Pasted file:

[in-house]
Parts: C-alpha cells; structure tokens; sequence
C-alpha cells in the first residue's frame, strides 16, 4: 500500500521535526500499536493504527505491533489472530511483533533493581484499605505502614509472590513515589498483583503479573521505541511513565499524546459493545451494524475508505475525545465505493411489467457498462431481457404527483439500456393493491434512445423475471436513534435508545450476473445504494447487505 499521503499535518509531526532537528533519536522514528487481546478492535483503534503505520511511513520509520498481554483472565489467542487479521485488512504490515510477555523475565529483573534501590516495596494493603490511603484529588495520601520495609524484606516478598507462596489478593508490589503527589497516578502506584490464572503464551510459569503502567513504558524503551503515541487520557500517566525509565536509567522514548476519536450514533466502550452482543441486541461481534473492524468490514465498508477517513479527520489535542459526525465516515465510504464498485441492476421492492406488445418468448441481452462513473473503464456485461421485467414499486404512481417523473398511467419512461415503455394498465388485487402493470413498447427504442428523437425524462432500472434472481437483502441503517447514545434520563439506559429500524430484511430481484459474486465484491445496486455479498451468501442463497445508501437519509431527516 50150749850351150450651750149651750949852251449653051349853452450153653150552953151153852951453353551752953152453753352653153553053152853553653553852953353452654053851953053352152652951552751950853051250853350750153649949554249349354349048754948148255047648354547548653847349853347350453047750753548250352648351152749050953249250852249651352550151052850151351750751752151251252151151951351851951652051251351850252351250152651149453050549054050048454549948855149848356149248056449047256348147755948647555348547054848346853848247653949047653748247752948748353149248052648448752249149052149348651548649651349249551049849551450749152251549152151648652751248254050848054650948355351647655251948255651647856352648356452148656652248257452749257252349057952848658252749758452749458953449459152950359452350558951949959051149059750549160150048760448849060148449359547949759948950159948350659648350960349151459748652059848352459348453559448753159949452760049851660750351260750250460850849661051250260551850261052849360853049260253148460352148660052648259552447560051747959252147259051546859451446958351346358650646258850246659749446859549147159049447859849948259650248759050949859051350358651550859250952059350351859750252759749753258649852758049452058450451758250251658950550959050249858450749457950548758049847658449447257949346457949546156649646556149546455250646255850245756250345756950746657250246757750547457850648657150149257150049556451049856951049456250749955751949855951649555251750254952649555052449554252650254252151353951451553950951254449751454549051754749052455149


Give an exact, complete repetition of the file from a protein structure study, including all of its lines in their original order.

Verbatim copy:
[in-house]
Parts: C-alpha cells; structure tokens; sequence
C-alpha cells in the first residue's frame, strides 16, 4: 500500500521535526500499536493504527505491533489472530511483533533493581484499605505502614509472590513515589498483583503479573521505541511513565499524546459493545451494524475508505475525545465505493411489467457498462431481457404527483439500456393493491434512445423475471436513534435508545450476473445504494447487505 499521503499535518509531526532537528533519536522514528487481546478492535483503534503505520511511513520509520498481554483472565489467542487479521485488512504490515510477555523475565529483573534501590516495596494493603490511603484529588495520601520495609524484606516478598507462596489478593508490589503527589497516578502506584490464572503464551510459569503502567513504558524503551503515541487520557500517566525509565536509567522514548476519536450514533466502550452482543441486541461481534473492524468490514465498508477517513479527520489535542459526525465516515465510504464498485441492476421492492406488445418468448441481452462513473473503464456485461421485467414499486404512481417523473398511467419512461415503455394498465388485487402493470413498447427504442428523437425524462432500472434472481437483502441503517447514545434520563439506559429500524430484511430481484459474486465484491445496486455479498451468501442463497445508501437519509431527516 50150749850351150450651750149651750949852251449653051349853452450153653150552953151153852951453353551752953152453753352653153553053152853553653553852953353452654053851953053352152652951552751950853051250853350750153649949554249349354349048754948148255047648354547548653847349853347350453047750753548250352648351152749050953249250852249651352550151052850151351750751752151251252151151951351851951652051251351850252351250152651149453050549054050048454549948855149848356149248056449047256348147755948647555348547054848346853848247653949047653748247752948748353149248052648448752249149052149348651548649651349249551049849551450749152251549152151648652751248254050848054650948355351647655251948255651647856352648356452148656652248257452749257252349057952848658252749758452749458953449459152950359452350558951949959051149059750549160150048760448849060148449359547949759948950159948350659648350960349151459748652059848352459348453559448753159949452760049851660750351260750250460850849661051250260551850261052849360853049260253148460352148660052648259552447560051747959252147259051546859451446958351346358650646258850246659749446859549147159049447859849948259650248759050949859051350358651550859250952059350351859750252759749753258649852758049452058450451758250251658950550959050249858450749457950548758049847658449447257949346457949546156649646556149546455250646255850245756250345756950746657250246757750547457850648657150149257150049556451049856951049456250749955751949855951649555251750254952649555052449554252650254252151353951451553950951254449751454549051754749052455149